Analyticity, Meaning and Paradox
David Bourget (Western Ontario)
David Chalmers (ANU, NYU)
Rafael De Clercq
Ezio Di Nucci
Jack Alan Reynolds
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Dissertation, Princeton University (2004)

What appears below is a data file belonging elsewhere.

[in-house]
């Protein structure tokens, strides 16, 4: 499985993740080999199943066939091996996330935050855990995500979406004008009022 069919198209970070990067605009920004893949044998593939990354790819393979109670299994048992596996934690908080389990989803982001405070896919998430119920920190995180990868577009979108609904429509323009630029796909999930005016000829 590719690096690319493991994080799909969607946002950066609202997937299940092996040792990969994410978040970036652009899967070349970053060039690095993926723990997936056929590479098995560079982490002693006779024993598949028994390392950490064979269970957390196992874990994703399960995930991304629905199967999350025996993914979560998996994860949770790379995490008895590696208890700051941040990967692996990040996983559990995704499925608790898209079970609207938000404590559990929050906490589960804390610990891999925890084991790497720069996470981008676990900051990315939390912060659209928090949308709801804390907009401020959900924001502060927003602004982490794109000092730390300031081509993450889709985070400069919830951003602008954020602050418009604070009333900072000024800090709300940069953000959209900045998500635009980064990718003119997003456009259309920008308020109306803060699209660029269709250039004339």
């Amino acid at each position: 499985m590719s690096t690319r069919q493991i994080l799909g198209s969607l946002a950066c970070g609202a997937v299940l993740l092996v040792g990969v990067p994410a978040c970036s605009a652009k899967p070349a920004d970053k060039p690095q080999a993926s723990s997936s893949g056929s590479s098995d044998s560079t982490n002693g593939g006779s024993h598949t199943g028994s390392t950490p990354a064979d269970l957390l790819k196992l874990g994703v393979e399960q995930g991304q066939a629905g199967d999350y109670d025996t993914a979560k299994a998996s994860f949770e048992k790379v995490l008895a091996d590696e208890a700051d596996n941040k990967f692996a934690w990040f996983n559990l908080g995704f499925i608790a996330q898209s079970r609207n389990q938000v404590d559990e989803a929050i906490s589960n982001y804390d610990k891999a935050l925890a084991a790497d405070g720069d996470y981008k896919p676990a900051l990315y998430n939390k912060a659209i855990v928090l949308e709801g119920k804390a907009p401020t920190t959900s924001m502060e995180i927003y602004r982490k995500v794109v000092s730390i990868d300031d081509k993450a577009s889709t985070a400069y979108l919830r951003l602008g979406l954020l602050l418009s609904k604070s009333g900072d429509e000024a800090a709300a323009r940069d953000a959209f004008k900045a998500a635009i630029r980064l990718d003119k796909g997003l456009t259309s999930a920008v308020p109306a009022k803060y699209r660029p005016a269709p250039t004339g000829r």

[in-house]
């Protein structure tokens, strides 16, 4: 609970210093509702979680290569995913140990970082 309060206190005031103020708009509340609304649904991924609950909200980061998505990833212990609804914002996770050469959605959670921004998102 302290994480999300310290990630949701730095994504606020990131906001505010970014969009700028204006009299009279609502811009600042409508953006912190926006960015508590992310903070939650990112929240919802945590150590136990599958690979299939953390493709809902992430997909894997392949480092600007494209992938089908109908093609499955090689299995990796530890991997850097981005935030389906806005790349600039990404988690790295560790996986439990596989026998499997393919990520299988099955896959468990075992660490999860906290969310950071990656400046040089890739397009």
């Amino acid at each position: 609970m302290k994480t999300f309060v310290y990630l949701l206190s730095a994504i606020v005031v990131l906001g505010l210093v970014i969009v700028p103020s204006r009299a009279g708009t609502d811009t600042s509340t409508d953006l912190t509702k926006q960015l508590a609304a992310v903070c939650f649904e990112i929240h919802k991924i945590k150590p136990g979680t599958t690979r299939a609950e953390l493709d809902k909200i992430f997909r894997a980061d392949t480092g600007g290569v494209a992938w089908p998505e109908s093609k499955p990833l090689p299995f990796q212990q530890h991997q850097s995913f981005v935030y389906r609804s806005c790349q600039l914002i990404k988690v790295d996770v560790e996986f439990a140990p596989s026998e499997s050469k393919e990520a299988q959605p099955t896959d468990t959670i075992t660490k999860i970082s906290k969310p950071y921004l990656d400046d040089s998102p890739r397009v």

Some philosophers have claimed that sentences like all bachelors are unmarried are analytic, where this is to say that they are true in virtue of meaning, and that anyone who understands one can know that it is true. Some have claimed in addition that the notion of analyticity can be used to solve problems in epistemology. However, in the last century the work of Quine and Putnam led many to doubt such claims, and to suspect that there is no analyticity, only an illusion of analyticity to be explained. ;I think that there is something to Quine and Putnams objections. Moreover, I think that they are of help in formulating a better account of analyticity. The core of this dissertation is an account of the analytic/synthetic distinction which uses recent developments in the philosophy of language-including Russellian semantics, distinctions between different kinds of meaning, two-dimensional modal logic and the distinction between analyticity, necessity and a priority---to defend a theory which covers both the traditional necessary analytic truths such as all vixens are female and Kaplans examples of the contingent analytic such as I am here now, dthat □ = and Snow is white iff actually, now, snow is white. ;This account is used to provide solutions to problems in philosophical logic concerning the correct accounts of vagueness, inconsistency and modality. I also show how it can be used to provide a solution to the Liar paradox
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